message_properties => r_message_properties,
      payload            => o_payload,
      msgid              => v_message_handle
      );

  COMMIT;

END;
/
PL/SQL procedure successfully completed.

We can see that enqueuing a message is very simple. The enqueue operation is essentially a transaction (as it writes to the queue table), hence we needed to commit it.

browsing messages
Before we dequeue the message we just placed on the queue, we'll "browse" the queue contents. First we can query the AQ$DEMO_QUEUE_TABLE view to see how many messages there are to be dequeued. As we saw earlier, this view was created automatically by DBMS_AQADM.CREATE_QUEUE_TABLE when we created our queue.
SELECT COUNT(*)
FROM   aq$demo_queue_table;

  COUNT(*)
----------
         1
As expected, we have just one message on our queue. We can browse the contents of the enqueued messages via this view without taking them off the queue. We have two methods for browsing. First, we can query the view directly as follows.
SELECT user_data
FROM   aq$demo_queue_table;

USER_DATA(MESSAGE)
------------------------------------------------------------
DEMO_QUEUE_PAYLOAD_TYPE('Here is a message')

Second, we can use the DBMS_AQ.DEQUEUE API to browse our messages. We haven't seen the DEQUEUE API up to this point, but as its name suggests, it's the DBMS_AQ procedure for dequeuing messages. As with the ENQUEUE API, the DEQUEUE procedure accepts a range of options and properties as parameters. To browse messages without removing them from the queue, we can modify the dequeue properties to use the constant DBMS_AQ.BROWSE (default is DBMS_AQ.REMOVE).
Given this, we can now browse our queue contents.

DECLARE
   r_dequeue_options    DBMS_AQ.DEQUEUE_OPTIONS_T;
   r_message_properties DBMS_AQ.MESSAGE_PROPERTIES_T;
   v_message_handle     RAW(16);
   o_payload            demo_queue_payload_type;

BEGIN
   r_dequeue_options.dequeue_mode := DBMS_AQ.BROWSE;

   DBMS_AQ.DEQUEUE(
      queue_name         => 'demo_queue',
      dequeue_options    => r_dequeue_options,
      message_properties => r_message_properties,
      payload            => o_payload,
      msgid              => v_message_handle
      );

   DBMS_OUTPUT.PUT_LINE(
      '*** Browsed message is [' || o_payload.message || '] ***'
      );

END;
/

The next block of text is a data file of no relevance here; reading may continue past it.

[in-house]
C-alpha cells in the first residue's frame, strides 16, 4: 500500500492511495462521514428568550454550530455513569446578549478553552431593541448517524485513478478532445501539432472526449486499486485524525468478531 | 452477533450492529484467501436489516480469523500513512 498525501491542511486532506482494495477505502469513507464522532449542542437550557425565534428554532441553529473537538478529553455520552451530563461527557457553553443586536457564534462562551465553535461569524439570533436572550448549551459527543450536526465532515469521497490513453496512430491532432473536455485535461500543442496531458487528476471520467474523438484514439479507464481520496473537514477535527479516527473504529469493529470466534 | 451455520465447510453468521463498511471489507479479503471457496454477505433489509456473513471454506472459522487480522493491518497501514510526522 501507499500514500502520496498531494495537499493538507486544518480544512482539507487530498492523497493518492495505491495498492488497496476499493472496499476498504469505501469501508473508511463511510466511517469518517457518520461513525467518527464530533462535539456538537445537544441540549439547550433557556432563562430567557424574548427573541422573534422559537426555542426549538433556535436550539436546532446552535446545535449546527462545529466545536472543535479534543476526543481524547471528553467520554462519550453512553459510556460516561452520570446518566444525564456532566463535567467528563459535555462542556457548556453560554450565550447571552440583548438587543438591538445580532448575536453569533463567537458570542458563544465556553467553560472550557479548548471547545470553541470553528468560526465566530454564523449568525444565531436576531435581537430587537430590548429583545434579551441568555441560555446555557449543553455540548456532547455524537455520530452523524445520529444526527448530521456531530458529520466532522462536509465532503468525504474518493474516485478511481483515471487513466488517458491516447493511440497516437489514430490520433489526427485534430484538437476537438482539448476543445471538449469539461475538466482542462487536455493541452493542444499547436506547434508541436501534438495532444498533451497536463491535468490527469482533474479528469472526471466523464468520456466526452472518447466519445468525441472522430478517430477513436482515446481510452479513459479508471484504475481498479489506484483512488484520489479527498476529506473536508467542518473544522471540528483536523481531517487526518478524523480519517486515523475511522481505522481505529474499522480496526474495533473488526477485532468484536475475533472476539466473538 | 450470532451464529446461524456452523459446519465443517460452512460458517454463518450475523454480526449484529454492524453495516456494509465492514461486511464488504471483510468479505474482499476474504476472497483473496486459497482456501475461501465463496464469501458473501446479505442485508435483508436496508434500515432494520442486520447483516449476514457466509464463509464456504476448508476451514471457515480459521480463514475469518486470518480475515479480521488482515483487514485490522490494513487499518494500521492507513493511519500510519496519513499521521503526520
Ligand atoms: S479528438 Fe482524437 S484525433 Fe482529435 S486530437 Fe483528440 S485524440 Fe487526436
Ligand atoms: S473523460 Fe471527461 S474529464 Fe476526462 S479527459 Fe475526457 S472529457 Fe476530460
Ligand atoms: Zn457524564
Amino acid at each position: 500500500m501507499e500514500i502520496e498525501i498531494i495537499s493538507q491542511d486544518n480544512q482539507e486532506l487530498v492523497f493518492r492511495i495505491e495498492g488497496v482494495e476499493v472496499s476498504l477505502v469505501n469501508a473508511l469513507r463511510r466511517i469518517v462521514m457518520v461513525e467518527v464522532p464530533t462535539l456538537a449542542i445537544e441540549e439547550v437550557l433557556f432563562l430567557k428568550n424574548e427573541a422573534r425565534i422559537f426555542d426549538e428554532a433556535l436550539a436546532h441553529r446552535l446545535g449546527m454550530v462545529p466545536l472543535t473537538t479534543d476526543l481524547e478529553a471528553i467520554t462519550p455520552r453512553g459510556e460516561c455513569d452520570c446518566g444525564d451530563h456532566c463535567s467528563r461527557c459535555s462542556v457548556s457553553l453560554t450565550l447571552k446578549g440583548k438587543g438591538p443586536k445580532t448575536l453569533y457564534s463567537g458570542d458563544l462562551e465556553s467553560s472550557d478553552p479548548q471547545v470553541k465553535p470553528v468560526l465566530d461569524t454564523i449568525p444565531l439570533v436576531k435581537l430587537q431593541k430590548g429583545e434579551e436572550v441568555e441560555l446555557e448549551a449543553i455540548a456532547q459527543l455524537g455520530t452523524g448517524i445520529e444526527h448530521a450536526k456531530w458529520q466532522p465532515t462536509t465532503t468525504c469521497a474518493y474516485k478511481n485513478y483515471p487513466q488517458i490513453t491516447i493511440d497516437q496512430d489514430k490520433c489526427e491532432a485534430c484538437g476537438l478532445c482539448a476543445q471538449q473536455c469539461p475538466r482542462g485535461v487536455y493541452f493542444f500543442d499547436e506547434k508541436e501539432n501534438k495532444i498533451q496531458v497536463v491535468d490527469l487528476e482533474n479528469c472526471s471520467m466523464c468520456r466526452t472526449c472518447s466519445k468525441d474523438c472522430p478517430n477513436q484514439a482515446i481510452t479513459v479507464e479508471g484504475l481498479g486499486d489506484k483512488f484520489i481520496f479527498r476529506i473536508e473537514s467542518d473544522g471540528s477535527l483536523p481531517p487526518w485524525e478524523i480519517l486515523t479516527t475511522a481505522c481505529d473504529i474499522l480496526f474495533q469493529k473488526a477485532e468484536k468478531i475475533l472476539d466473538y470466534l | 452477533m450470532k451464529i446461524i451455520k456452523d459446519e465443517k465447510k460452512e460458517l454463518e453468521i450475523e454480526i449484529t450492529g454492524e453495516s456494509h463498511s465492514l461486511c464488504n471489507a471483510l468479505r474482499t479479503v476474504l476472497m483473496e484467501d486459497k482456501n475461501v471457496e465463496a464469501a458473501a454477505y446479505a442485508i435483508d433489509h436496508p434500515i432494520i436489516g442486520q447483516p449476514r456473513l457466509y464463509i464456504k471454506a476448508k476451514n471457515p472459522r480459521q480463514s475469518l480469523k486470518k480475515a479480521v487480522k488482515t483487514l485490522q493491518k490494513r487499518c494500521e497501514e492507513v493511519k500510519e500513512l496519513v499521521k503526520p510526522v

PL/SQL procedure successfully completed.
We can easily confirm that our data hasn't been dequeued by browsing as follows.

SELECT user_data
FROM   aq$demo_queue_table;

USER_DATA(MESSAGE)
------------------------------------------------------------
DEMO_QUEUE_PAYLOAD_TYPE('Here is a message')

dequeuing messages
Now we will actually dequeue the message. This doesn't have to be from the same session (remember that enqueues are committed transactions and AQ is table-based). Like the enqueue, the dequeue is a transaction (removing the message from the queue table). If we are happy with the message, we must commit the dequeue.
DECLARE

   r_dequeue_options    DBMS_AQ.DEQUEUE_OPTIONS_T;
   r_message_properties DBMS_AQ.MESSAGE_PROPERTIES_T;
   v_message_handle     RAW(16);
   o_payload            demo_queue_payload_type;

BEGIN

   DBMS_AQ.DEQUEUE(
      queue_name         => 'demo_queue',
      dequeue_options    => r_dequeue_options,
      message_properties => r_message_properties,
      payload            => o_payload,
      msgid              => v_message_handle
      );

   DBMS_OUTPUT.PUT_LINE(
      '*** Dequeued message is [' || o_payload.message || '] ***'
      );

  COMMIT;

END;
/
PL/SQL procedure successfully completed.

We can confirm that the message is no longer in our queue.
SQL> SELECT COUNT(*)
  2  FROM   aq$demo_queue_table;

  COUNT(*)
----------
         0

notification
For the remainder of this article, we will look at automatic dequeue via notification. By this we mean that whenever a message is enqueued, Oracle will notify an agent to execute a registered PL/SQL "callback" procedure (alternatively, the agent can notify an email address or http:// address rather than execute a callback procedure).
For our demonstration, we'll create and register a PL/SQL procedure to manage our dequeue via notification. This callback procedure will dequeue the message and write it to a database table, to simulate the type of standard in-database operation that callback procedures are used for.
To begin, we'll clear down the objects created for the previous examples. The supported method is via DBMS_AQADM only as follows.

BEGIN
   DBMS_AQADM.STOP_QUEUE(
      queue_name => 'demo_queue'
      );
   DBMS_AQADM.DROP_QUEUE(
      queue_name => 'demo_queue'
      );
   DBMS_AQADM.DROP_QUEUE_TABLE(
      queue_table => 'demo_queue_table'
      );
END;
/
PL/SQL procedure successfully completed.